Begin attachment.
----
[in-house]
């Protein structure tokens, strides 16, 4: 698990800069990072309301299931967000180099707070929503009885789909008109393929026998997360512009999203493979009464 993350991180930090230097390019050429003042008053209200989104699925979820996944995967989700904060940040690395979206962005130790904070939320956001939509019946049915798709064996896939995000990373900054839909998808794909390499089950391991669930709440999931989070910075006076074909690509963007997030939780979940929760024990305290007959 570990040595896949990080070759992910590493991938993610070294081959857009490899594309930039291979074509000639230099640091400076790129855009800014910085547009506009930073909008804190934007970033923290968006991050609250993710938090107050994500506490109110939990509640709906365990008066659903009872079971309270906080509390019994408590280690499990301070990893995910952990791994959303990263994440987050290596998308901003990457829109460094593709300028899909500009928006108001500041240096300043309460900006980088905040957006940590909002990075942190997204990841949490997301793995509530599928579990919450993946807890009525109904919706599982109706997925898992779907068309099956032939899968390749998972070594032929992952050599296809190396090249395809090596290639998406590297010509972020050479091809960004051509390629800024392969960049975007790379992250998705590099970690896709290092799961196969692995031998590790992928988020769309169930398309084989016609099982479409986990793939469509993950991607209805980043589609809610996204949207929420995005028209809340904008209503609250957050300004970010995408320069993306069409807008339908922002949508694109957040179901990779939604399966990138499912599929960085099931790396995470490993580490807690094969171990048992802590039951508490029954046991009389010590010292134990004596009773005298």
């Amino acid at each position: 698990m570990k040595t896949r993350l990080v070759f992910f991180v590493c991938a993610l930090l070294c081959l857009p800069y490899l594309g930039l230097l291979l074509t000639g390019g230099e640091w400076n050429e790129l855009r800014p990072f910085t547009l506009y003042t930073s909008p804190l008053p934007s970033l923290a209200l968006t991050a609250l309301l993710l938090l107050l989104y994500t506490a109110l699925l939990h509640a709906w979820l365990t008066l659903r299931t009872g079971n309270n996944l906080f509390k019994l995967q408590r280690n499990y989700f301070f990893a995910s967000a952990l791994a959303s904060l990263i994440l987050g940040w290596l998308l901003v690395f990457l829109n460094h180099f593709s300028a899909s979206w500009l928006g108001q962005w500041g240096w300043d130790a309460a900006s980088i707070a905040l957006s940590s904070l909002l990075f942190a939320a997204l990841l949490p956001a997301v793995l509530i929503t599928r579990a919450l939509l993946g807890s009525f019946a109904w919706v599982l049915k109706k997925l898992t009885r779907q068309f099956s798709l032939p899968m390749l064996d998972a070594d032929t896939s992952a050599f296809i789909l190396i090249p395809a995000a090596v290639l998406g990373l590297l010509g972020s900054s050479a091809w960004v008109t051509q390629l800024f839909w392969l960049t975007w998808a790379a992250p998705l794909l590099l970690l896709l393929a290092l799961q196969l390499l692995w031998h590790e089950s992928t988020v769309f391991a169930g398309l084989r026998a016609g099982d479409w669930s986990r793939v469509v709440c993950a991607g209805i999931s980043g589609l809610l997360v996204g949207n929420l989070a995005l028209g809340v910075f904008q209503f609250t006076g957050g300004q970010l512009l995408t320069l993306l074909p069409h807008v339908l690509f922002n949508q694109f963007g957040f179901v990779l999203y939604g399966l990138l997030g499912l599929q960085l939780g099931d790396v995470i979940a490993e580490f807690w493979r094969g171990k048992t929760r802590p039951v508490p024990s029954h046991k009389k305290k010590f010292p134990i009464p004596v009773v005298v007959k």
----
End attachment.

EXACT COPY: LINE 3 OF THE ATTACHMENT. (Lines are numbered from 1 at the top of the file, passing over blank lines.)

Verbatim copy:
């Amino acid at each position: 698990m570990k040595t896949r993350l990080v070759f992910f991180v590493c991938a993610l930090l070294c081959l857009p800069y490899l594309g930039l230097l291979l074509t000639g390019g230099e640091w400076n050429e790129l855009r800014p990072f910085t547009l506009y003042t930073s909008p804190l008053p934007s970033l923290a209200l968006t991050a609250l309301l993710l938090l107050l989104y994500t506490a109110l699925l939990h509640a709906w979820l365990t008066l659903r299931t009872g079971n309270n996944l906080f509390k019994l995967q408590r280690n499990y989700f301070f990893a995910s967000a952990l791994a959303s904060l990263i994440l987050g940040w290596l998308l901003v690395f990457l829109n460094h180099f593709s300028a899909s979206w500009l928006g108001q962005w500041g240096w300043d130790a309460a900006s980088i707070a905040l957006s940590s904070l909002l990075f942190a939320a997204l990841l949490p956001a997301v793995l509530i929503t599928r579990a919450l939509l993946g807890s009525f019946a109904w919706v599982l049915k109706k997925l898992t009885r779907q068309f099956s798709l032939p899968m390749l064996d998972a070594d032929t896939s992952a050599f296809i789909l190396i090249p395809a995000a090596v290639l998406g990373l590297l010509g972020s900054s050479a091809w960004v008109t051509q390629l800024f839909w392969l960049t975007w998808a790379a992250p998705l794909l590099l970690l896709l393929a290092l799961q196969l390499l692995w031998h590790e089950s992928t988020v769309f391991a169930g398309l084989r026998a016609g099982d479409w669930s986990r793939v469509v709440c993950a991607g209805i999931s980043g589609l809610l997360v996204g949207n929420l989070a995005l028209g809340v910075f904008q209503f609250t006076g957050g300004q970010l512009l995408t320069l993306l074909p069409h807008v339908l690509f922002n949508q694109f963007g957040f179901v990779l999203y939604g399966l990138l997030g499912l599929q960085l939780g099931d790396v995470i979940a490993e580490f807690w493979r094969g171990k048992t929760r802590p039951v508490p024990s029954h046991k009389k305290k010590f010292p134990i009464p004596v009773v005298v007959k």